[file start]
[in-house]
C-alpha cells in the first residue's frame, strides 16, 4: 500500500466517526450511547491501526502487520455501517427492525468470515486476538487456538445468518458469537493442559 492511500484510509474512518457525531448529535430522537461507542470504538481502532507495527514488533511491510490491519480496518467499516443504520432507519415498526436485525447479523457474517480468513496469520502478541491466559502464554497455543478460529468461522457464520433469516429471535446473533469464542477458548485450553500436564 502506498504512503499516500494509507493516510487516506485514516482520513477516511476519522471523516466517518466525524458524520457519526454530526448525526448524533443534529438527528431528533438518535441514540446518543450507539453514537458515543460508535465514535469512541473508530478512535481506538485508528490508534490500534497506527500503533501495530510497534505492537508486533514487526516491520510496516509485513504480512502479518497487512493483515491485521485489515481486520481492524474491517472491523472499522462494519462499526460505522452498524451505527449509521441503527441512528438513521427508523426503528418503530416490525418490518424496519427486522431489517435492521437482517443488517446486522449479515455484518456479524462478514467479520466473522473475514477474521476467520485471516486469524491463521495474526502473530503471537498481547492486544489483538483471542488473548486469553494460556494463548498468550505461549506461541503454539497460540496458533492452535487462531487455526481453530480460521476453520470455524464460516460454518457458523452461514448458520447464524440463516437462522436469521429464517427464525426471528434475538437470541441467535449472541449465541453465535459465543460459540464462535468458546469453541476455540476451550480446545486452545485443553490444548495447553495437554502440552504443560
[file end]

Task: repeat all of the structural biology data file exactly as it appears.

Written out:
[in-house]
C-alpha cells in the first residue's frame, strides 16, 4: 500500500466517526450511547491501526502487520455501517427492525468470515486476538487456538445468518458469537493442559 492511500484510509474512518457525531448529535430522537461507542470504538481502532507495527514488533511491510490491519480496518467499516443504520432507519415498526436485525447479523457474517480468513496469520502478541491466559502464554497455543478460529468461522457464520433469516429471535446473533469464542477458548485450553500436564 502506498504512503499516500494509507493516510487516506485514516482520513477516511476519522471523516466517518466525524458524520457519526454530526448525526448524533443534529438527528431528533438518535441514540446518543450507539453514537458515543460508535465514535469512541473508530478512535481506538485508528490508534490500534497506527500503533501495530510497534505492537508486533514487526516491520510496516509485513504480512502479518497487512493483515491485521485489515481486520481492524474491517472491523472499522462494519462499526460505522452498524451505527449509521441503527441512528438513521427508523426503528418503530416490525418490518424496519427486522431489517435492521437482517443488517446486522449479515455484518456479524462478514467479520466473522473475514477474521476467520485471516486469524491463521495474526502473530503471537498481547492486544489483538483471542488473548486469553494460556494463548498468550505461549506461541503454539497460540496458533492452535487462531487455526481453530480460521476453520470455524464460516460454518457458523452461514448458520447464524440463516437462522436469521429464517427464525426471528434475538437470541441467535449472541449465541453465535459465543460459540464462535468458546469453541476455540476451550480446545486452545485443553490444548495447553495437554502440552504443560